The world in which we live is increasingly tremulous. In the past, I myself have described the world as cruel. I don't think that's correct. I think that the world is indifferent, and not out of a sense of cruelty. The world is indifferent because it's too large and has too much in it going all its own way for everything to go my or your way even a little bit of the time. As humans, we just go along as best we can, navigating waters whose depth and violence are largely concealed behind the moment to moment doing of life, beneath the peaks and troughs of the vicissitudes of fate to which we are all subjected. The Greeks called it Fate, interpreting life through a divine lens. The Enlightenment writers called it Causality, interpreting life through the empiricism that they believed would bring the world to heel. Other philosophers called the world Absurd. I don't have a name for it because I'm not that smart. You can tell that, because these are not new or novel ideas.
Indifference is not cruelty. Cruelty has animus and motivation, wherein a power goes out of its way to be ruinous. The world can't go out of its way to cause harm because things like harm are too small to even register on cosmic and geological timescales. Pain doesn't matter to the universe. Instead, the irrevocable, inscrutable, and inevitable movement of the world is what makes it seem cruel. How often have we wanted life to stop for us when we are in pain or distress? How often have we wanted things to slow down, even just a little so that we can take stock of what's going on? How often has anyone just wanted a break? That indifference, that forward movement, that absolute momentum is so irresistible as to be cruel. That indifference is what we have to endure. The movement of the world, of the water, of the life around us is something that we must bear and against which we must brace, holding as firmly as we can as the waves beat against us, reshaping us little by little and day by day. Life gets the better of us in the end. We can't fight time or nature.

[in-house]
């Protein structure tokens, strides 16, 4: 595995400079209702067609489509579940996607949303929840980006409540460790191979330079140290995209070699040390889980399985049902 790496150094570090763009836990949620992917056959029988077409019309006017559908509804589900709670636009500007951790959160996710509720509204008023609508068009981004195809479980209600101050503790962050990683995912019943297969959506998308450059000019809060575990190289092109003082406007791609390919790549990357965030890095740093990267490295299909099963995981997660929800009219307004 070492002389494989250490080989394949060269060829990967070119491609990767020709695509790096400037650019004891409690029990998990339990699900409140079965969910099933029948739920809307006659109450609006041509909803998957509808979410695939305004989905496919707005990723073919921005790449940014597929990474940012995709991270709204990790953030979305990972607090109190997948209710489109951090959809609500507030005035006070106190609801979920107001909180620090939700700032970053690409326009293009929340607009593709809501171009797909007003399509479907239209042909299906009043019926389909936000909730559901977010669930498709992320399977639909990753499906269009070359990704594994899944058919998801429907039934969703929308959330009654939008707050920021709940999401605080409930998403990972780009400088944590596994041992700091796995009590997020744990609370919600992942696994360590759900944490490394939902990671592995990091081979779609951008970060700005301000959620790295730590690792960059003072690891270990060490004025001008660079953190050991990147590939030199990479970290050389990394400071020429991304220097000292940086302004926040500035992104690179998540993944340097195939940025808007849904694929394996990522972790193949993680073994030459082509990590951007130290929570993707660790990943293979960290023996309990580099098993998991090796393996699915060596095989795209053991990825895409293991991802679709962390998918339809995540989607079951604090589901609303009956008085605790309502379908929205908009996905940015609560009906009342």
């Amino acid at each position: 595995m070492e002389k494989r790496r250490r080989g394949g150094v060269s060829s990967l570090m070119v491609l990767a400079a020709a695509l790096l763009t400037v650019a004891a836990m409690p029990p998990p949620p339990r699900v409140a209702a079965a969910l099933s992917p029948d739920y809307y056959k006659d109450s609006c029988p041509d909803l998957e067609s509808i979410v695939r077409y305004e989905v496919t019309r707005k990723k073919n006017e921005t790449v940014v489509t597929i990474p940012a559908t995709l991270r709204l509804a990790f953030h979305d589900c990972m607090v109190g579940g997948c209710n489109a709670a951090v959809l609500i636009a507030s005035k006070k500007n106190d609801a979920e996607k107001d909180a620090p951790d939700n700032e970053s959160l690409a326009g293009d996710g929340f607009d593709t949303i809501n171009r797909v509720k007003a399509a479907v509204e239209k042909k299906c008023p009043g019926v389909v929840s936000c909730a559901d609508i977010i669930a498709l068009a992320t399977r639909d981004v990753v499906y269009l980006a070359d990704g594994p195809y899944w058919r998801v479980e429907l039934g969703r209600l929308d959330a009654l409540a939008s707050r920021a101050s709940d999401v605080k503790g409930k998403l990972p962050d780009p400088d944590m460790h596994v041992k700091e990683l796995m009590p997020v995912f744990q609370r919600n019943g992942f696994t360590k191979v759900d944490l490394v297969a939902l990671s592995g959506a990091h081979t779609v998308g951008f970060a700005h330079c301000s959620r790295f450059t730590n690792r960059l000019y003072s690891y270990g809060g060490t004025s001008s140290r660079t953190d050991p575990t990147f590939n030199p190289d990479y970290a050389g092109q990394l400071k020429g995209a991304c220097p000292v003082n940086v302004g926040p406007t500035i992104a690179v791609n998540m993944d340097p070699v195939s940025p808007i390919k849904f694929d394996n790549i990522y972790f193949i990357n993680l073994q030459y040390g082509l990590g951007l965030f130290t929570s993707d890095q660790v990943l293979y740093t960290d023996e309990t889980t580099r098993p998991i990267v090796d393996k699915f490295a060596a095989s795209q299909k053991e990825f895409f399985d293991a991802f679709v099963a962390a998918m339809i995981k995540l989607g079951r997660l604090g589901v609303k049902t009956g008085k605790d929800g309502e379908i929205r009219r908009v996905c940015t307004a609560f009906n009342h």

What we can do is care. Caring is a doing process - it encompasses empathy, consideration, action, reflection and respect. To care is to leave a little inside ourselves for people and things outside of ourselves, to give a little of what we've got for others so they have a little more, even if for a moment. Sometimes it's a kind word. Other times it's a moment of understanding. Sometimes it's just someone who helps things slow down so that there's time to breathe. Other times it's someone close to the levers and knobs of power who uses that machine to make things happen for someone coming to them in need. Caring as an act of rebellion against the indifference of the world is not a new concept. None of these thoughts are new. None of this is profound, in fact it's very simple, and I like it that way, because my brain, like yours, isn't that far removed from the brain of our simian ancestors and therefore doesn't handle Complexity very well. Caring is simple. Caring is kind. Caring is easy, but caring is hard because it takes energy, first from what we might otherwise have for ourselves and then out from our reserve. Caring is hard because it's hard to dig deep and give of yourself when you've got nothing left at the end of the day, when you're beaten and tired. Caring is hard because it's hard to care when you're pushed to the limit, when all you've got to hold onto is the short end of the stick, and that's something I'm seeing happen more and more in the world in which we live. It really feels like things are sideways, but that's why it's important to care, because this is life. This is water. This is the same chance we've all got and nobody gets out of this alive, so the least we can do is to spare time and energy for people around us. I spent a lot of time when I was younger worrying about what I was going to do in my life. Now I'm older, I know that before I do anything, I'm going to care. I'm going to try. To not try would be to be as indifferent as the world is, and maybe just as cruel.